Branko Milanović kindly signed a copy of his book “Global Inequality“ for me when he spoke in Ottawa in April. He’s a wonderful speaker and a charming man. The Elephant Curve that you show in your blog played a prominent role in his lecture and appears as Fig. 1.1 in his book. His own summary of it is very interesting (p.20): “the great winners [of the globalization process] have been the Asian poor and middle classes; the great losers, the lower middle classes of the rich world.” He points out that in the 1960s, before the globalization process had advanced very far, no-one seemed to see this coming. Swedish economist Gunnar Myrdal, in his 1968 book “Asian Drama” saw the Asian masses stuck in perpetual poverty, and his American counterparts were no better. It seems this was one more case where the so-called experts didn’t have a clue what was coming.

  5. Labour is reported to be a lagging indicator of recession. However I noticed at least one in the guardian live link speaking critically of the July surveys saying the employment figures don’t match up with the July surveys including in vacancies which were suppose to have collapsed in July but didn’t according to the ONS. Still if the July surveys were wrong let’s hope the August surveys which reported increased hiring for that month are correct.
    I suppose as more data comes out it is possible the growth for q3 2016 can be more than q2 2016. The FT nowcast has it sitting at 0.35 for Q3 with plenty more data to be input to finish the quarter.

  6. On an international scale, UK wages are high. But the problem is that housing costs are way too high. And to foist UK policy makers on their own ( or maybe Gordon’s) petard they ignored and misreported house price inflation using CPI for the last 2 decades.

    There is an easy solution – apartment cooperatives. Germany has schemes whereby land for residential infrastructure is affordable. UK residential housing suffers monopolisation of building land by a cartel of big developers. So the UK politicians wouls need to cross swords with the developers cartel, and the big lease holders ( the crown and the church ). However, if many residential cooperatives could apartments build at cost for 100+ owner occupiers (assuming tower blocks) then the monopoly could be smashed and residential costs brought back to normality. Go up and spacious apartments are possible. Behavioural covenants with teeth would be useful to prevent an anti-social minority blighting the blocks like what happened to council owned blocks.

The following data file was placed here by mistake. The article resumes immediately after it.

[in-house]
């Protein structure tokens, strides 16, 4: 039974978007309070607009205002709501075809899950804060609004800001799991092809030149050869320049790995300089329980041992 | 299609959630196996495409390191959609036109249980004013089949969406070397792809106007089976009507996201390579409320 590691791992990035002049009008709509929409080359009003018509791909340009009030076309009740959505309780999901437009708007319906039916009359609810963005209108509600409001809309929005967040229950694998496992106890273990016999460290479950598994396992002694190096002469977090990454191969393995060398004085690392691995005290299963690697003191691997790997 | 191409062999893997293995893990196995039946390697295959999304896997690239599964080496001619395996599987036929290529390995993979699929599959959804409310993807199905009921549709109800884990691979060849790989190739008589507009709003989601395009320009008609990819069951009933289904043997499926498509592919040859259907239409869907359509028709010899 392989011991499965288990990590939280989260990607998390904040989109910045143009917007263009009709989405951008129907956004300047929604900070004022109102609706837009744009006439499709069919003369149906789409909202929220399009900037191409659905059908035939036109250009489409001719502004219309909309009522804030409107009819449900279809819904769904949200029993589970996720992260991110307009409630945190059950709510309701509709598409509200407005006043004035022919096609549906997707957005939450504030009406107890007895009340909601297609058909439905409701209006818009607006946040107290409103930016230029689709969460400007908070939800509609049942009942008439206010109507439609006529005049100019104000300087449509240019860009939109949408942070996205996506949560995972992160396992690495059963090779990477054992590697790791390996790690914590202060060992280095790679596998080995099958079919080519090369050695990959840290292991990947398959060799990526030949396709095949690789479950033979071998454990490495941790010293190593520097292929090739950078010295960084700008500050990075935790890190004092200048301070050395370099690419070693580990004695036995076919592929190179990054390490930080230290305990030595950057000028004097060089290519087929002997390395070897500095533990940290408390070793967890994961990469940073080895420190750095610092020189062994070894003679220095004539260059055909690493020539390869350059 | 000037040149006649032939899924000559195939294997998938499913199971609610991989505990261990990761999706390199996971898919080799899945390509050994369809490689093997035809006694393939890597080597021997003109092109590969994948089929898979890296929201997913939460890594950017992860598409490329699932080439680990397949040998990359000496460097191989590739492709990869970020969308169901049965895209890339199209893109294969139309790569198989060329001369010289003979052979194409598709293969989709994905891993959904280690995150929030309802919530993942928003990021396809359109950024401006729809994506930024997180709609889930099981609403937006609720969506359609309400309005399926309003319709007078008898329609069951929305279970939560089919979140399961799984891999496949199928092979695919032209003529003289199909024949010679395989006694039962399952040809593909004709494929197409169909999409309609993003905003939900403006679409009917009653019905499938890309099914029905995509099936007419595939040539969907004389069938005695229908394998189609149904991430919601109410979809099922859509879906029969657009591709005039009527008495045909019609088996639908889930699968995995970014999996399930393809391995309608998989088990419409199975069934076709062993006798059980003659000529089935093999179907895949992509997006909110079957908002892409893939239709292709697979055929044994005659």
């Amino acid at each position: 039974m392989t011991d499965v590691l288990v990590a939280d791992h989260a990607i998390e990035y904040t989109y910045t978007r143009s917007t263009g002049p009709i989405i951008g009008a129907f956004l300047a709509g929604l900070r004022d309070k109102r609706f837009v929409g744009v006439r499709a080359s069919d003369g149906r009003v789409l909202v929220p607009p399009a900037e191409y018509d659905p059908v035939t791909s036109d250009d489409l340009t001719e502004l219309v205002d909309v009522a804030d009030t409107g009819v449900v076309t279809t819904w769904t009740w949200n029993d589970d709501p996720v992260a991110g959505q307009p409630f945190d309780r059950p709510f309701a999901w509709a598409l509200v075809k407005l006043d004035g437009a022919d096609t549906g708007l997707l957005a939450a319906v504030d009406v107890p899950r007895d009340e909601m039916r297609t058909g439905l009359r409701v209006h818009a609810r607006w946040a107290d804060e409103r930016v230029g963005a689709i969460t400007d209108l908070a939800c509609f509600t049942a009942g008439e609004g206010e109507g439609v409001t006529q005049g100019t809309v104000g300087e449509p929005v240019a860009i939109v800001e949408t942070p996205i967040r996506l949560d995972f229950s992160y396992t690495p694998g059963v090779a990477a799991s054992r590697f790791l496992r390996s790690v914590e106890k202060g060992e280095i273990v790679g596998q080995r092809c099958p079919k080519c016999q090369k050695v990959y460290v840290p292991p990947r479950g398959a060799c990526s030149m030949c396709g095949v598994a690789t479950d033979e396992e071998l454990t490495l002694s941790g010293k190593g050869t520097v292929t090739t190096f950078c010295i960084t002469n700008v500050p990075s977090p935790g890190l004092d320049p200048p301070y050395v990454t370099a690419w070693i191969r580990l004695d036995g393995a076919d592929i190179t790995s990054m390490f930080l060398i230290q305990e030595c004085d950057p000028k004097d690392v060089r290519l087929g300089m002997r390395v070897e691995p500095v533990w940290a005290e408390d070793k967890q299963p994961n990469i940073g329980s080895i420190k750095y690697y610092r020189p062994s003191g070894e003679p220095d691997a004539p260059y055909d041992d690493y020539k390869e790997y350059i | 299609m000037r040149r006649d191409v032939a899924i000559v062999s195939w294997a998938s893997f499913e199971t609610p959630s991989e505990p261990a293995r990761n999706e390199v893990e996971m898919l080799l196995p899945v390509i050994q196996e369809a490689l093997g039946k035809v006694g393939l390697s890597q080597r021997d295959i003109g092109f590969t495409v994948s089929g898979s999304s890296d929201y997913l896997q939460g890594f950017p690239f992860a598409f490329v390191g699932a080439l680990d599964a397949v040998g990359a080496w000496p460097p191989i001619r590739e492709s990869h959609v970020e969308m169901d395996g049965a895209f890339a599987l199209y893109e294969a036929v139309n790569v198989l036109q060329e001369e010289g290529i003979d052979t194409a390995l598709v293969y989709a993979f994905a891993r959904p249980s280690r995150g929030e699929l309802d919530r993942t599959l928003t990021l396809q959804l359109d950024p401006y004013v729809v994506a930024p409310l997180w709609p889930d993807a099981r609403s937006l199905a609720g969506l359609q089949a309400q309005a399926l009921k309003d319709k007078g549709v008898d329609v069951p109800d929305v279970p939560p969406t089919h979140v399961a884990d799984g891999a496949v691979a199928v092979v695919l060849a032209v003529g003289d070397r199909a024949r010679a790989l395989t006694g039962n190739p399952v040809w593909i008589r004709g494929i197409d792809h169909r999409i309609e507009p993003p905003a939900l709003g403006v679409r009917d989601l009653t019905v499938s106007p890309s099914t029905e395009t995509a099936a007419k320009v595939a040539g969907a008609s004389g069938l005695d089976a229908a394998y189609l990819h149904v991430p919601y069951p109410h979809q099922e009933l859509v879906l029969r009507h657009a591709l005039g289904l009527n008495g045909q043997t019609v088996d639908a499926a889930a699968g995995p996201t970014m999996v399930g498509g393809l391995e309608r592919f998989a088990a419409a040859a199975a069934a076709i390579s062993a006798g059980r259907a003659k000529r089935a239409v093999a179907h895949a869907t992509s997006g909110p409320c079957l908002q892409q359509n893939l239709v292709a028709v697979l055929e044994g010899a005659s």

• Hi ExpatInBG

      There is no doubt that housing costs are far too high in much of the UK. I am intrigued by the cooperative system in Germany, how much of the housing sector does it represent?

      The catch of course would be breaking up the cartel of developers in the UK…

      • I am not aware of building cooperatives in Germany, it is something I believe would provide affordable apartments in London etc without taxpayer subsidy.

        A friend in Germany bought a 900 square meter building plot for 17,000 euro (roughly 12 years ago). I guess that was at cost. ( Agricultural land for 50 plots plus electric, water, sewerage and road infrastructure) The town gained ratepayers.

        Germans also have powerful tenants associations, who have the power to set rent and to reduce rent and I believe to backdate it to start of the tenancy. Germans regard residential accomodation as infrastructure – not as monopoly (Parker Bros) items to speculate with.

        Anyway, the economic results are – better quality rental property at affordable rents. Much better standard of living and higher purchasing power parity.

  7. test
    sometimes a comment seems to post successfully but does not appear. I posted one under this yesterday but it vanished. On another site I contact the owner who gets it out of a bin and posts it up. Although his is not wordpress. But I don’t use twitter and can’t see on this link a contact detail for you to do the same as the other site.